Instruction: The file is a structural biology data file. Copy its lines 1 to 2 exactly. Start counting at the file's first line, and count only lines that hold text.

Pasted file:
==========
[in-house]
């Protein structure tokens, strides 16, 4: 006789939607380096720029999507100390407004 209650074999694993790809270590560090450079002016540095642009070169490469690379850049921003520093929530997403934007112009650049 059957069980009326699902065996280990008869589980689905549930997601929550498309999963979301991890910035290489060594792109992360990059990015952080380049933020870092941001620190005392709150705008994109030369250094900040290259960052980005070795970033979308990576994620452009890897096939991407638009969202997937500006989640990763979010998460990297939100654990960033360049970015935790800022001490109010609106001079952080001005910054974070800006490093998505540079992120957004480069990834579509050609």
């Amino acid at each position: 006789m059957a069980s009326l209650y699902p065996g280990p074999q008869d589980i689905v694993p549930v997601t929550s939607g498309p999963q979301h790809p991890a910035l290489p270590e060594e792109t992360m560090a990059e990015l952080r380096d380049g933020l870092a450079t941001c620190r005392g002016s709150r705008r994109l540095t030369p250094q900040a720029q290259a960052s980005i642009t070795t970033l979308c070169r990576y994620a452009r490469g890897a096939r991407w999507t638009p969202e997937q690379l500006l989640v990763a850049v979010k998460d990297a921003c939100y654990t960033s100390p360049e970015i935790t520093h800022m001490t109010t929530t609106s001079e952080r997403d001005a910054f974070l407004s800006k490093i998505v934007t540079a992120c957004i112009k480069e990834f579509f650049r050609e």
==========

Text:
[in-house]
């Protein structure tokens, strides 16, 4: 006789939607380096720029999507100390407004 209650074999694993790809270590560090450079002016540095642009070169490469690379850049921003520093929530997403934007112009650049 059957069980009326699902065996280990008869589980689905549930997601929550498309999963979301991890910035290489060594792109992360990059990015952080380049933020870092941001620190005392709150705008994109030369250094900040290259960052980005070795970033979308990576994620452009890897096939991407638009969202997937500006989640990763979010998460990297939100654990960033360049970015935790800022001490109010609106001079952080001005910054974070800006490093998505540079992120957004480069990834579509050609």